Day 13 – Coopdom Come

The chicks will be 3 weeks old on Tuesday! The weather didn’t cooperate in the second half of the week (too cold), but they did get to go outside for the first time this week. I think they’ll be kicked out of the house and into their coop in 2-3 weeks. It’s going to depend on the nighttime temps and how quickly their feathers fill in. This week I’ve noticed quite an increase in neck/back and chest feathers. They also grow like weeds – Aretha and Clementine are now bigger than almost every backyard bird that we have. They’re probably a little larger than starlings, but not as big as doves. I suspect that in two weeks they’ll be twice the size they currently are. Can’t wait to see them grow out of this awkward stage where they’re half fluff and half feathers. As cute as it is, I can’t wait until they look more like dinosaurs and less like peeps.


First: Updated photos.


Aretha sizing up her surroundings. As soon as the top comes off she makes a break for the side of the tote.


Edna and Chicken little roosting – Edna has some really pretty markings on her wings that Chicken Little doesn’t – so they’re a little easier to distinguish now. Peepy and Clementine watch as Queen Aretha perches atop the food.


Hand for scale. Peepy and Aretha roosting on the edge of their home.



Right after I put them outside last Monday – look at how much they’ve grown in a week! They weren’t quite sure what to do with the grass. Or what the stinky mutt was doing outside of the cage.

IMG_0793 2

Old baby coop design. This is a screenshot of the livestream before it decided it didn’t want to operate any more. The roost was half an inch off of the ground and it ran lengthwise. Not pictured is the watering system. It’s a gravity-fed PVC pipe that has little poultry nipples screwed in to it. They peck at the nipple, and water comes out (see below).


Poultry Nipple watering system. Mine isn’t quite as large because I only have 5 chickens…and they’re living in a 30 gallon tote. A system like this prevents them from pooping in their water. It also allows you to determine how large the water reservoir will be. Don’t want to change the water every day? Hook it up to a 5 gallon bucket. Don’t want to change the water every other week? Add another 5 gallon bucket. If you’re really lazy or want to make your chickens maintenance free, you can go as big as your space will allow. I’ve seen some pictures where people have connected 55g rain barrels to a system like that and it basically maintains itself. I think I’m going to go with a 20 or 30 gallon tote (if it’s food safe). If I can’t find one that’s food safe, I’ll either get a couple of 5 gallon buckets or a metal trashcan. I want to be able to leave for two weeks and know that the chickens will be fine.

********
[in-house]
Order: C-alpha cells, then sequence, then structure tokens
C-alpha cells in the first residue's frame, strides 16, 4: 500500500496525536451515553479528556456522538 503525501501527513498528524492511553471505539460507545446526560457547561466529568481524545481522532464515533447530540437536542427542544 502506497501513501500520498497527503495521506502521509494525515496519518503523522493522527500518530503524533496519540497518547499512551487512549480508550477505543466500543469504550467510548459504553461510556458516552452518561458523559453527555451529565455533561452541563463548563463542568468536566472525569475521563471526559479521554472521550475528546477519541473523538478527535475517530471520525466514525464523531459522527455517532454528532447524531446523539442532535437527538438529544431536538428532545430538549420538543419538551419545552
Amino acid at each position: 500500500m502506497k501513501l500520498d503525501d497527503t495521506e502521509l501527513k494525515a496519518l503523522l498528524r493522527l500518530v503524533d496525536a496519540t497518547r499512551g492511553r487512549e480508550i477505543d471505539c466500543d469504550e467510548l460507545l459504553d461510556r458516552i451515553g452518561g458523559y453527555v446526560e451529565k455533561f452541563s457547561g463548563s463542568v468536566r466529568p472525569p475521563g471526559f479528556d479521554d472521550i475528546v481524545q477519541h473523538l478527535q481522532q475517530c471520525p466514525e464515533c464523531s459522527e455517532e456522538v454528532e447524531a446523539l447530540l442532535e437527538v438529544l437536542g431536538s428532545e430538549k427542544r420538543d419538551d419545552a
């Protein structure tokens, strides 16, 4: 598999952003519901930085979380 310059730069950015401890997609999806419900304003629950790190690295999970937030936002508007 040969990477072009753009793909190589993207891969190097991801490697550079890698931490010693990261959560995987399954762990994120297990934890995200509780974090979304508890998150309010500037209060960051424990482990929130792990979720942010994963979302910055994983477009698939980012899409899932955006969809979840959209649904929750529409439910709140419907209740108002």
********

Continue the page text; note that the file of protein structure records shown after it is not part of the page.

The old setup had the nipples so low that the chickens had to turn their heads to get water, which resulted in most of the water going in the bedding. I was cleaning their stuff out twice a day because it got so wet in there. Wet bedding can breed disease, and I want these suckers to make it to adulthood – so I raised it about 3 inches. Now the water goes in their beaks like its supposed to. I also raised the roost a couple of inches and raised the heat lamp to start getting them ready for the outdoors. This had the added benefit of giving them a lot more floor room to walk on. Clementine and Aretha roost quite a bit, but they’re all capable of getting up there.

Friday is Coop day

Bryce Clouatre, the guy who started all of this chicken nonsense (and one of my best friends) is coming up to Cville on Friday. We’re hoping to build the whole thing that day, but I suspect it may bleed in to Saturday. The coop will be a backyard ornament as much as it is a functional residence for the chickens. It’ll be visible from the back of our house and from the street, so it needs to be attractive. I looked far and wide for plans that were easy to follow and ended up with a nice looking coop. I eventually settled on this one:



It has a cut list and materials list, so I don’t have to spend hours guessing what I need (though it does have some incorrect specifications…you need 4 4x4s, not 2. We’ve chosen a nice slate gray instead of red, and we’re going to do shingles instead of metal roofing. I may also add a window or two. The entire back side opens up for cleaning, and it’s a handsome design.